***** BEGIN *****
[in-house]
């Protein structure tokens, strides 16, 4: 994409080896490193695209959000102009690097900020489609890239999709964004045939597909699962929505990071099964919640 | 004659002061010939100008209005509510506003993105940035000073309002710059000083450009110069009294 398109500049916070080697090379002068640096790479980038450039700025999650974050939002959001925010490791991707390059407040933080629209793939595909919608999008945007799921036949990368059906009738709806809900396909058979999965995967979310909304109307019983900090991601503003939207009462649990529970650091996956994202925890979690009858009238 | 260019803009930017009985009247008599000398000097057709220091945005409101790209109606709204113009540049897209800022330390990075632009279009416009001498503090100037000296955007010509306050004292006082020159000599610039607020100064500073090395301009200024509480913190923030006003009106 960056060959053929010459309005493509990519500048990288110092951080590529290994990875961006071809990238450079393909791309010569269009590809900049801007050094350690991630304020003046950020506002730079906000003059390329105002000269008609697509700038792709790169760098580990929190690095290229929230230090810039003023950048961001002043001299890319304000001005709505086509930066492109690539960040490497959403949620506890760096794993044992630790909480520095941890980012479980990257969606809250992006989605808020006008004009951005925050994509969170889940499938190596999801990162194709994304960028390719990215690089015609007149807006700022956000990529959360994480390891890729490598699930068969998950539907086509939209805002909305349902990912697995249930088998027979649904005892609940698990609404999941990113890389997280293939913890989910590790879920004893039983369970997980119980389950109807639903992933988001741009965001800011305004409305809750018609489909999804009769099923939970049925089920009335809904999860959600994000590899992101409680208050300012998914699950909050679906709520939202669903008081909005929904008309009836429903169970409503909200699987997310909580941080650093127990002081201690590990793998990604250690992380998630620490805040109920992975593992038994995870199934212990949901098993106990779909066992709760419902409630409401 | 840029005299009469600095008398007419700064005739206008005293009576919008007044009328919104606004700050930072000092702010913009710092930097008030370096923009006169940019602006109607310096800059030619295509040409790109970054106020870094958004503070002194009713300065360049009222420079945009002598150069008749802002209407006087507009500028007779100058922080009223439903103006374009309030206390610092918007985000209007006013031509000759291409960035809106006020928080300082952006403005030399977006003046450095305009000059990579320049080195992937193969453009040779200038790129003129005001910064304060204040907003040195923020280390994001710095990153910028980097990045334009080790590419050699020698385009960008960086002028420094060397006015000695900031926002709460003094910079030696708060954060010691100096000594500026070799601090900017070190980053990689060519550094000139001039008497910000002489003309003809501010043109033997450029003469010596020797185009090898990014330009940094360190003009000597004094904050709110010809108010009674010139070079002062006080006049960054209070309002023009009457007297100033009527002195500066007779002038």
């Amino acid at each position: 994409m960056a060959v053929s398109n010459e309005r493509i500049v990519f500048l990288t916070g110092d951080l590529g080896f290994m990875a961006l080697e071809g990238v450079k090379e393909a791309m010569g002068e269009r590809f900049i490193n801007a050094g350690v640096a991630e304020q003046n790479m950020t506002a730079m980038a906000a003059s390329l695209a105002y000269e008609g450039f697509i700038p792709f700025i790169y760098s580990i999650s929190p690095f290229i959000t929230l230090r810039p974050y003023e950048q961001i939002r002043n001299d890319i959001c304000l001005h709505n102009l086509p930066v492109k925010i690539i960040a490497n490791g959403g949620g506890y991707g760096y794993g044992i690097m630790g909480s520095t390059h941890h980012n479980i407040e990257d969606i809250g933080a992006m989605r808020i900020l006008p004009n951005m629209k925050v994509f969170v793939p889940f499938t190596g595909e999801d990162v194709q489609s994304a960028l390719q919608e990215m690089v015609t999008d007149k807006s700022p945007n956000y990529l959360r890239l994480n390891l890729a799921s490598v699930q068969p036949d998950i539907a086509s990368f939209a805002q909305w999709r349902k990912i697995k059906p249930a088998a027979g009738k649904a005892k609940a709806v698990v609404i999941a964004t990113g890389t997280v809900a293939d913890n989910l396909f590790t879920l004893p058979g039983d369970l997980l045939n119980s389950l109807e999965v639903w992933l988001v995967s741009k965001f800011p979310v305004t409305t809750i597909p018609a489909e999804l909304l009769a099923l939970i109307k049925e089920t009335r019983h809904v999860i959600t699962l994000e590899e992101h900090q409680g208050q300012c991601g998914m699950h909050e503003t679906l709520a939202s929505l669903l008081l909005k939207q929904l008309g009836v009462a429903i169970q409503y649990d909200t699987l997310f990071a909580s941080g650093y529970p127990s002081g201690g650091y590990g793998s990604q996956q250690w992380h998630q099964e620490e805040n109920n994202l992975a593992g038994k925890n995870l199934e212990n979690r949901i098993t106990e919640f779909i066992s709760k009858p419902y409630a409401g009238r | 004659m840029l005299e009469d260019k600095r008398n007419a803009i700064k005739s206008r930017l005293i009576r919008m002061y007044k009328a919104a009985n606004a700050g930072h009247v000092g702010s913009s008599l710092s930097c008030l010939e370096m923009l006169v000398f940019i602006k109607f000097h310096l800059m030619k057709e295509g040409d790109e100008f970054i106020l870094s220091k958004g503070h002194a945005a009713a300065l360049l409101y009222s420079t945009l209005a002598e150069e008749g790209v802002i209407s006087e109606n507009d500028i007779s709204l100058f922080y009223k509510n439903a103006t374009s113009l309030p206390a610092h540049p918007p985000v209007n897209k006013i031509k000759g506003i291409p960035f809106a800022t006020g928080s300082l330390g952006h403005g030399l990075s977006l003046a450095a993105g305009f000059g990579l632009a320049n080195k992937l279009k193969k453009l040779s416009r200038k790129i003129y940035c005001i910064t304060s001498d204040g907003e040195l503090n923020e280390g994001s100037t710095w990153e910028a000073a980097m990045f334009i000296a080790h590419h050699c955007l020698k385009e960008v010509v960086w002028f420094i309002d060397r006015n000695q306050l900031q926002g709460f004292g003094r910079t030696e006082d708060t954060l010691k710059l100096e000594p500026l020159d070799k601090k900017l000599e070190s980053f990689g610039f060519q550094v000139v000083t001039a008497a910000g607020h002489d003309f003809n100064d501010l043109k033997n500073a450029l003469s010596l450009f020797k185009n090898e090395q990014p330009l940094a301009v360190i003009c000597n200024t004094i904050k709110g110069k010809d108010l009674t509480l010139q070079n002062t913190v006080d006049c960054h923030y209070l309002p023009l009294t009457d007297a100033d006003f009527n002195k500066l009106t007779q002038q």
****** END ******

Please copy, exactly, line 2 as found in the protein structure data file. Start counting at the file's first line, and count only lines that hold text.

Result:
């Protein structure tokens, strides 16, 4: 994409080896490193695209959000102009690097900020489609890239999709964004045939597909699962929505990071099964919640 | 004659002061010939100008209005509510506003993105940035000073309002710059000083450009110069009294 398109500049916070080697090379002068640096790479980038450039700025999650974050939002959001925010490791991707390059407040933080629209793939595909919608999008945007799921036949990368059906009738709806809900396909058979999965995967979310909304109307019983900090991601503003939207009462649990529970650091996956994202925890979690009858009238 | 260019803009930017009985009247008599000398000097057709220091945005409101790209109606709204113009540049897209800022330390990075632009279009416009001498503090100037000296955007010509306050004292006082020159000599610039607020100064500073090395301009200024509480913190923030006003009106 960056060959053929010459309005493509990519500048990288110092951080590529290994990875961006071809990238450079393909791309010569269009590809900049801007050094350690991630304020003046950020506002730079906000003059390329105002000269008609697509700038792709790169760098580990929190690095290229929230230090810039003023950048961001002043001299890319304000001005709505086509930066492109690539960040490497959403949620506890760096794993044992630790909480520095941890980012479980990257969606809250992006989605808020006008004009951005925050994509969170889940499938190596999801990162194709994304960028390719990215690089015609007149807006700022956000990529959360994480390891890729490598699930068969998950539907086509939209805002909305349902990912697995249930088998027979649904005892609940698990609404999941990113890389997280293939913890989910590790879920004893039983369970997980119980389950109807639903992933988001741009965001800011305004409305809750018609489909999804009769099923939970049925089920009335809904999860959600994000590899992101409680208050300012998914699950909050679906709520939202669903008081909005929904008309009836429903169970409503909200699987997310909580941080650093127990002081201690590990793998990604250690992380998630620490805040109920992975593992038994995870199934212990949901098993106990779909066992709760419902409630409401 | 840029005299009469600095008398007419700064005739206008005293009576919008007044009328919104606004700050930072000092702010913009710092930097008030370096923009006169940019602006109607310096800059030619295509040409790109970054106020870094958004503070002194009713300065360049009222420079945009002598150069008749802002209407006087507009500028007779100058922080009223439903103006374009309030206390610092918007985000209007006013031509000759291409960035809106006020928080300082952006403005030399977006003046450095305009000059990579320049080195992937193969453009040779200038790129003129005001910064304060204040907003040195923020280390994001710095990153910028980097990045334009080790590419050699020698385009960008960086002028420094060397006015000695900031926002709460003094910079030696708060954060010691100096000594500026070799601090900017070190980053990689060519550094000139001039008497910000002489003309003809501010043109033997450029003469010596020797185009090898990014330009940094360190003009000597004094904050709110010809108010009674010139070079002062006080006049960054209070309002023009009457007297100033009527002195500066007779002038």